This week on The Cut, co-host Jazmín Aguilera seeks advice on … giving advice. She sits down with John Paul Brammer, the voice behind the popular column “¡Hola Papi!,” to talk about his new book of essays, how he uses his own experiences and identity to help guide his readers, and whether he would even call himself an advice columnist.
To hear more about the magic behind “¡Hola Papi!,” listen below and subscribe for free on Apple Podcasts or wherever you listen. You can find the full transcript below.
Jazmín Aguilera: When I was 22, I made a decision that forever changed the course of my life. I know that sounds dramatic, but hear me out — it’s true. I had two job offers to choose from: a stable, very well-paying job at a law firm in San Francisco and a wild-card option at a podcast in Oakland. It was hard to choose between the two of them because one job was stable and reliable and had a better salary, but the other one was fun. It seemed like a fun job. The thing is, I didn’t have a safety net. I didn’t have savings. It seemed to make the most sense to pick the stable option. So I called my mom. My mom’s a hardworking immigrant. She really wanted me to take this legal job because it was a career with longevity. But my dad had a different take.
Okay, so let me just say here that my dad … I usually don’t take his advice. It’s complicated, but he’s the kind of guy who makes unpredictable, reckless decisions sometimes. Like one time, I had to pick him up in the median of a major highway because his girlfriend left him there and he needed a ride. But for some reason, while riding the escalator up the 16th Street BART station in San Francisco, on a whim, I called him and asked him what he would do. He said, “Mija, you’re going to have your whole life to do boring, easy jobs. If you want to take a risk, do it in your 20s.”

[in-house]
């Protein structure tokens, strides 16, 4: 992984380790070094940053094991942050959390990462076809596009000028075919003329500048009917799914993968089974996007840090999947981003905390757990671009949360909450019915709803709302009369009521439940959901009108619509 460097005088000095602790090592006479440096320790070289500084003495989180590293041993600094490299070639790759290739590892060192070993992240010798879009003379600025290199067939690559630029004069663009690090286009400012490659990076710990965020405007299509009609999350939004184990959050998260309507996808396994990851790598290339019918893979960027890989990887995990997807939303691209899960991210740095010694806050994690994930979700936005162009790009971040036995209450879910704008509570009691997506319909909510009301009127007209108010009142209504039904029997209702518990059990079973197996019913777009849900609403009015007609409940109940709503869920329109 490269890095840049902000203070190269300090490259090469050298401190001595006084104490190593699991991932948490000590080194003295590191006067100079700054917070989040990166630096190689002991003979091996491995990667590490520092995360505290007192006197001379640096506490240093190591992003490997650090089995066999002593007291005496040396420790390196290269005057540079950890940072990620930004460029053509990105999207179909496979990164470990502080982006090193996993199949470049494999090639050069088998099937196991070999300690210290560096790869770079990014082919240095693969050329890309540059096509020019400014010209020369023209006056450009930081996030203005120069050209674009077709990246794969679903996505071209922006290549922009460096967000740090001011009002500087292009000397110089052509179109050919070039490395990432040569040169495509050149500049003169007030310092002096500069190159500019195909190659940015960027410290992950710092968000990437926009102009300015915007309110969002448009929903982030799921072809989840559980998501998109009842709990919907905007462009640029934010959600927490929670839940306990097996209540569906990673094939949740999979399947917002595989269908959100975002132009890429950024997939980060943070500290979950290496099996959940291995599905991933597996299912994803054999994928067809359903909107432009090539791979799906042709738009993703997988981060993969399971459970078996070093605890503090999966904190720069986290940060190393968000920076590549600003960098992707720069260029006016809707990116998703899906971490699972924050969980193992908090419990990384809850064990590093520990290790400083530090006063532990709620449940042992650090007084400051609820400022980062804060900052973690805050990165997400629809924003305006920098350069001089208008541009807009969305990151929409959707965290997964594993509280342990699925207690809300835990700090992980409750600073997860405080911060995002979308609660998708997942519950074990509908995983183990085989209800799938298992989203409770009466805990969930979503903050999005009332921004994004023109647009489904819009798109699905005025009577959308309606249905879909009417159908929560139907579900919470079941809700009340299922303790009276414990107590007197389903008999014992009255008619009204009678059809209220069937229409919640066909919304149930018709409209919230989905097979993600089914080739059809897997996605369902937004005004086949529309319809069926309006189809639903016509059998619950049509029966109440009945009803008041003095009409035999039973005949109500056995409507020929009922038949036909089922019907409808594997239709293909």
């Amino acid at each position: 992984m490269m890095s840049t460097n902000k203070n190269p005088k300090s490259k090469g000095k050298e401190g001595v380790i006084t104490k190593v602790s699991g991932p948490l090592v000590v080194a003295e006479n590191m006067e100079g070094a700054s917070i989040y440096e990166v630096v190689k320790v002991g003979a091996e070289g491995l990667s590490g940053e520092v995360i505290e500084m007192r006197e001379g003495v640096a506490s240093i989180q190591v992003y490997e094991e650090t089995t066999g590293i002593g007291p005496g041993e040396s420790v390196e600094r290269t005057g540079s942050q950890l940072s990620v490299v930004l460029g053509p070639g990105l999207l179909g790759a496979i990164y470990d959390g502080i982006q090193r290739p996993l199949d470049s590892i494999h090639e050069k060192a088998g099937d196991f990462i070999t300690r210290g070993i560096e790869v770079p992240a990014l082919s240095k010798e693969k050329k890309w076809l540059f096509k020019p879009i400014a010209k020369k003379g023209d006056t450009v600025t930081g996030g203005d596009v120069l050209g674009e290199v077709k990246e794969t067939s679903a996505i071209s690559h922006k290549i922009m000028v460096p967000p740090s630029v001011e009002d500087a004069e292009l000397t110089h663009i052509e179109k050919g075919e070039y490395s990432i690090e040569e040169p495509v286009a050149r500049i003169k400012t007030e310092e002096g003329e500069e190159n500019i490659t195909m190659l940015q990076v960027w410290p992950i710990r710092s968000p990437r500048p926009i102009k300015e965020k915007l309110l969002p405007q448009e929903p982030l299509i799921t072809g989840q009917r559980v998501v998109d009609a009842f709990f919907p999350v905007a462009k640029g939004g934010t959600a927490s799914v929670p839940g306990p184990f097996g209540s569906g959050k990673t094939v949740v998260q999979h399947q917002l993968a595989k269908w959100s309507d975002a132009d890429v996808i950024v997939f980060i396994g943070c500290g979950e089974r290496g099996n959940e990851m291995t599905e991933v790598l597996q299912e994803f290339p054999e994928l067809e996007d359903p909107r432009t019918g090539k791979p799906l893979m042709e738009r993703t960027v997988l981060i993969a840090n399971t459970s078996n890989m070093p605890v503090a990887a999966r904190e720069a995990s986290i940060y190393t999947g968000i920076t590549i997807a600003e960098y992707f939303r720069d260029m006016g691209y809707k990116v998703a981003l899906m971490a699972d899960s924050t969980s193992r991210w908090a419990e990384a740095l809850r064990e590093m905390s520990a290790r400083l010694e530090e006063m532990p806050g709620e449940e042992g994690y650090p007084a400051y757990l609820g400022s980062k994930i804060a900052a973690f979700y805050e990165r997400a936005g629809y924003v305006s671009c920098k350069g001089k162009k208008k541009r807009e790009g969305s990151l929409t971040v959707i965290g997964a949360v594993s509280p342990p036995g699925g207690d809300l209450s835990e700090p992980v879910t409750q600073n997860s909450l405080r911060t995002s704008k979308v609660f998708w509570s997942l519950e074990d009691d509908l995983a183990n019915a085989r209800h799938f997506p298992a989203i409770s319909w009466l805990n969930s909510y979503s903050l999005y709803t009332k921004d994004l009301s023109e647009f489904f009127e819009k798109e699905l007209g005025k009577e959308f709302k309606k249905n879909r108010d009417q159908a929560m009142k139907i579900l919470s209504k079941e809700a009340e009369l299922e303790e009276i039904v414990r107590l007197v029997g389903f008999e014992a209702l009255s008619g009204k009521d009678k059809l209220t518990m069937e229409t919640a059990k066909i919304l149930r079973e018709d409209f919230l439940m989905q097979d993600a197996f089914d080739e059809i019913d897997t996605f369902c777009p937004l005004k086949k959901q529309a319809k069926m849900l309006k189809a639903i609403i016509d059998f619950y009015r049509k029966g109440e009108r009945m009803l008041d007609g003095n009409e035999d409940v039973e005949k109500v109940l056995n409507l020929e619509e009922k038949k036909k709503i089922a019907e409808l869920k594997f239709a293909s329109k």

So I took his advice, and he turned out to be right. Because it doesn’t really matter where advice comes from. In fact, some of the best advice comes from someone who’s been there and gotten it wrong. Like advice columnist John Paul Brammer.
John Paul Brammer: I pitched it to my editor as “queer, Latinx “Dear Abby” huffing poppers.”
JA: John Paul Brammer writes this advice column called “¡Hola Papi!,” and it’s mostly queer, very entertaining, and his book by the same name is a collection of the best columns from “¡Hola Papi!” since its weird start. Because it started on Grindr, the gay hook-up app. Unusual, I know, but Grindr was breaking into news and media at the time and asked him to write a column.
JPB: People would often send me “Hola, Papi” on [Grindr] because I’m Mexican, but I thought it would be so funny to take that and turn it into an advice column, sort of flipping it around. Like, Now you have to address me as “Hola Papi” because I’m your mentor.
“¡Hola Papi!” Excerpts: I’m going to level with you, reader, I’m too hungover for this shit.
I am a Latino homosexual with a mismanaged anxiety disorder and an internet connection.
Theoretically speaking, if I were to try to obtain poppers while visiting Mexico during one passionate summer of my bygone youth.
Imagine someone deciding to date you after they’ve seen the way you live.
Your roommates have every right to call each other ‘partner’; it’s their relationship. I once knew a couple who called each other “honeydew” and “little lady.”
This is uncomfortable, and I wish my co-worker would leave me alone. I have corgi tuition to pay. Their legs are so little, but their dreams are so big.
Just go to any bodega in New York City and say Papi sent you. Don’t do that. I don’t know what will happen if you do.
JA: Okay, so first of all, John Paul Brammer is hilarious. He literally has two articles up on Substack right now called “Top 5 Rat Movies I Made Up” and “Is Space Gay?” But the thing is, pretty quickly his “¡Hola Papi!” advice column became much more than a goofy Grindr experiment. “¡Hola Papi!” is vulgar and stupid, but it’s equally raw and sentimental, and smart. A good place to go if you’re lost and just want someone to be lost with you.
“¡Hola Papi!” Excerpts:
Hola Papi, I want to dress gayer, but I’m afraid.
I saw my manager on Grindr, do I say something?
How do I make peace with years in the closet?
How do I fall in love with myself?
Can I be proud of where I’m from even if it sucks?